Canadian Arctic landscape

Canadian Arctic

The Canadian Arctic Archipelago is in the extreme northern part of North America. It comprises over 35,000 islands which makes up much of Northern Canada. Cruise past towering fjords, visit historical sites and traditional Inuit communities.

Wildlife

Be on the lookout for narwhals, walrus, beluga and right whales, ring and harp seals, as well as  muskoxen and the iconic polar bear.

Canadian Arctic Scenery

Cruises in the Canadian Arctic may include a trip through Lancaster Sound, the Gateway to the Northwest Passage, and one of the richest marine habitats found in the Arctic. You can also explore Baffin Island, the fifth-largest island in the world. As always, the Canadian weather and ice conditions will dictate your cruise itinerary to some degree. However, each day and each landing will present a new adventure. Deep fjords, colorful tundra, and Inuit settlements await.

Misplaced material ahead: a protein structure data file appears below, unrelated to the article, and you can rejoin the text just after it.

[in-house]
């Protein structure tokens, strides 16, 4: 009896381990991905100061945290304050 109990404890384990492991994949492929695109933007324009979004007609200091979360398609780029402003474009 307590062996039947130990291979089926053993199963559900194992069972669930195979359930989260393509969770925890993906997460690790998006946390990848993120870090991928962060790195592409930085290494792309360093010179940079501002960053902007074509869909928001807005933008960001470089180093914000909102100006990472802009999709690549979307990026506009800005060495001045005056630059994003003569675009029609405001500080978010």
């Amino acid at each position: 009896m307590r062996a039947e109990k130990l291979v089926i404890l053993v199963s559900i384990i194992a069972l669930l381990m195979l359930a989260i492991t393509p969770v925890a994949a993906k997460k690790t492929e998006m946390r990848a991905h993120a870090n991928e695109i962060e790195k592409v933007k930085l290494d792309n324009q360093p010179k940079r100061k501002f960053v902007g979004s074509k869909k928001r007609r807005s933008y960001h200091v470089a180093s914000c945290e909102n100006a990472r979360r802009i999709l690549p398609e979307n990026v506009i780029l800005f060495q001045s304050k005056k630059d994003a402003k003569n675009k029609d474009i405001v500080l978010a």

History

This region’s first explorers, groups of people called Sivullirmiut, came most likely from Siberia. Crossing the Bering Straight in their ships, or traversing the frozen sea ice, they explored using hunting and tool techniques. Afterwards, another group of early people migrated to this region. The Thule people, predecessors of the Inuit people, moved to this area from their coastal Alaskan homes.

Robert McClure, the Irish explorer, often receives credit for the first explorer to find the Northwest Passage. His ship and crew sailed from Plymouth, England in 1850. They sailed around South America, through the Bering Straight, and discovered the Prince of Whales Straight. Traveling through it McClure was able to reach the Northwest Passage.

Weather

Generally, he temperatures in the Canadian Arctic range from -20 degrees Fahrenheit to -30 degrees Fahrenheit during the coldest months. From October to May the temperatures will usually remain below 0 degrees Fahrenheit and not likely to go above freezing.